Patrick Plötz owns his own electric car as of this year. “We needed a new car and I said I didn’t want anything with an exhaust in 2022,” says the 41-year-old. The purchasing decision, the first weeks with the new car, the planning for the first vacation trips were exciting experiences for the family man. Because now he personally experienced what he has been researching in his job for years.
“We opted for a small battery because we take breaks with our kids every two to three hours anyway.” In the first few weeks, he still had the impulse to charge the car every day at the power socket at home. “But then I also became emotionally aware that that’s not necessary at all, because of course, I don’t drive 300 kilometers every day.”
Research on sustainable mobility
That the purchase of an electric car goes hand in hand with a change of habits is something Patrick Plötz has long known – from user surveys that he has implemented himself. Plötz, who holds a Ph.D. in physics, heads the Business Unit Energy Economy at the Fraunhofer Institute for Systems and Innovation Research (ISI) in Karlsruhe. Here, he and his team implement empirical studies, not only on EVs, but also on electric trucks and fuel cell vehicles. He takes a look at a wide variety of technologies – as unbiased as possible.
“We don’t sell electric cars, plug-in hybrids, fuel cells or batteries,” the researcher emphasizes. However, he says it is important to him that tax funds are used efficiently. “It’s always easy to call for subsidies. But there are also opportunities in regulatory law to bring things to market quickly.”
Patrick Plötz is also monitoring political measures to reduce carbon emissions – and he is calling for an ambitious approach, especially from the European Commission, which is setting the framework conditions. He recently examined, for example, how much CO2 European transport can still emit to meet the 1.5-degree target. The result: 2035 is actually already too late for a ban on internal combustion vehicles; it should actually come even sooner. Plötz also advocates that alternative drives achieve a high market penetration – and that people ride their bicycles or take the train more.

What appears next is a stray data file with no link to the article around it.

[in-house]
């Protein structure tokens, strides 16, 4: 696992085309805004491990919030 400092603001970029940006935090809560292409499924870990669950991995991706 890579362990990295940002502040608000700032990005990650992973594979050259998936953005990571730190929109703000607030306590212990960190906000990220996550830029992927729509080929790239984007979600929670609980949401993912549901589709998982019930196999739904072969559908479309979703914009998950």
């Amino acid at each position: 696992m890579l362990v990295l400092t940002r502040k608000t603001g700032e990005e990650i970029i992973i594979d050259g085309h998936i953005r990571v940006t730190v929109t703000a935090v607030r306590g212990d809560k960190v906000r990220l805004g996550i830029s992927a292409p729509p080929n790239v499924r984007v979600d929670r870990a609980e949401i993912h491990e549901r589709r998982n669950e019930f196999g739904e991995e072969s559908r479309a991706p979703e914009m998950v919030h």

From physics to the energy industry
Patrick Plötz made a very conscious decision to take up a scientific position with social relevance after completing his studies and doctorate in physics. “I have always been very interested in the big questions about the universe and atoms, and I find quantum physics incredibly fascinating. But I kept asking myself during my dissertation: Wouldn’t it be great if many of these smart physicists also contributed something to the pressing problems of our time?”
On the side, Patrick Plötz also studied philosophy and the history of science out of interest. To this day, he likes to pick up a philosophical book in his free time and to visit ancient cities during his vacations. While he rides his bicycle to work and likes to take the night train for business trips, the researcher also sometimes uses airplanes or cars in his private life. “In the past, my wife and I often took the plane to southern Italy. Now we like to stay within electric car range on vacation.” After all, with two small children, no one wants to sit in the car longer than necessary anyway. Janna Degener-Storr